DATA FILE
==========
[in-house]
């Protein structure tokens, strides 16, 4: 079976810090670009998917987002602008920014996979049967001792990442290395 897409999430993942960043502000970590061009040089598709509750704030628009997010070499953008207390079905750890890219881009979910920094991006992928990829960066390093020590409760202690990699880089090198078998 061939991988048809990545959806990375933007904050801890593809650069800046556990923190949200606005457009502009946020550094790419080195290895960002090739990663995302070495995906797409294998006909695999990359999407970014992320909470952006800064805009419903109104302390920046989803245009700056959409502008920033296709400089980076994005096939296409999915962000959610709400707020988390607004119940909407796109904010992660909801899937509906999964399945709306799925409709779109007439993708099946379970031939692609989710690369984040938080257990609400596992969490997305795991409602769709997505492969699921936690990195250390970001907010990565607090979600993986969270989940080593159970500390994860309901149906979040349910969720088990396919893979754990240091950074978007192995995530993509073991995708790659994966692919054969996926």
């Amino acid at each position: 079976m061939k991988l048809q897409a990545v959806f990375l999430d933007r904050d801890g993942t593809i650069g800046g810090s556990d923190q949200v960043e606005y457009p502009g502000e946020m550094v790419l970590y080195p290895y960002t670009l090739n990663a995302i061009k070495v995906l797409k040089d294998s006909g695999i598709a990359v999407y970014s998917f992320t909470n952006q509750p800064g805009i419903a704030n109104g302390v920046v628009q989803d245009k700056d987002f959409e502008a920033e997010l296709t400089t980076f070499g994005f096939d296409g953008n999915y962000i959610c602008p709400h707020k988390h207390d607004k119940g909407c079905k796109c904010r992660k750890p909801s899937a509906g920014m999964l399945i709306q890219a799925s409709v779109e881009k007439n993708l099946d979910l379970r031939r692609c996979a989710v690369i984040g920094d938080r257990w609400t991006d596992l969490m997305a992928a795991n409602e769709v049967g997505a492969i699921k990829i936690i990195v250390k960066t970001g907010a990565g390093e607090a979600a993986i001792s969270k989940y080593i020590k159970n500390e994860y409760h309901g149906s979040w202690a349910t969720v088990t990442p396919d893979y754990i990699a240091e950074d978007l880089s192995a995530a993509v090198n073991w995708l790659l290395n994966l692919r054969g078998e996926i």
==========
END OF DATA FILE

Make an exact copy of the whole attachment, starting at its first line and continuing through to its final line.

[in-house]
């Protein structure tokens, strides 16, 4: 079976810090670009998917987002602008920014996979049967001792990442290395 897409999430993942960043502000970590061009040089598709509750704030628009997010070499953008207390079905750890890219881009979910920094991006992928990829960066390093020590409760202690990699880089090198078998 061939991988048809990545959806990375933007904050801890593809650069800046556990923190949200606005457009502009946020550094790419080195290895960002090739990663995302070495995906797409294998006909695999990359999407970014992320909470952006800064805009419903109104302390920046989803245009700056959409502008920033296709400089980076994005096939296409999915962000959610709400707020988390607004119940909407796109904010992660909801899937509906999964399945709306799925409709779109007439993708099946379970031939692609989710690369984040938080257990609400596992969490997305795991409602769709997505492969699921936690990195250390970001907010990565607090979600993986969270989940080593159970500390994860309901149906979040349910969720088990396919893979754990240091950074978007192995995530993509073991995708790659994966692919054969996926």
């Amino acid at each position: 079976m061939k991988l048809q897409a990545v959806f990375l999430d933007r904050d801890g993942t593809i650069g800046g810090s556990d923190q949200v960043e606005y457009p502009g502000e946020m550094v790419l970590y080195p290895y960002t670009l090739n990663a995302i061009k070495v995906l797409k040089d294998s006909g695999i598709a990359v999407y970014s998917f992320t909470n952006q509750p800064g805009i419903a704030n109104g302390v920046v628009q989803d245009k700056d987002f959409e502008a920033e997010l296709t400089t980076f070499g994005f096939d296409g953008n999915y962000i959610c602008p709400h707020k988390h207390d607004k119940g909407c079905k796109c904010r992660k750890p909801s899937a509906g920014m999964l399945i709306q890219a799925s409709v779109e881009k007439n993708l099946d979910l379970r031939r692609c996979a989710v690369i984040g920094d938080r257990w609400t991006d596992l969490m997305a992928a795991n409602e769709v049967g997505a492969i699921k990829i936690i990195v250390k960066t970001g907010a990565g390093e607090a979600a993986i001792s969270k989940y080593i020590k159970n500390e994860y409760h309901g149906s979040w202690a349910t969720v088990t990442p396919d893979y754990i990699a240091e950074d978007l880089s192995a995530a993509v090198n073991w995708l790659l290395n994966l692919r054969g078998e996926i």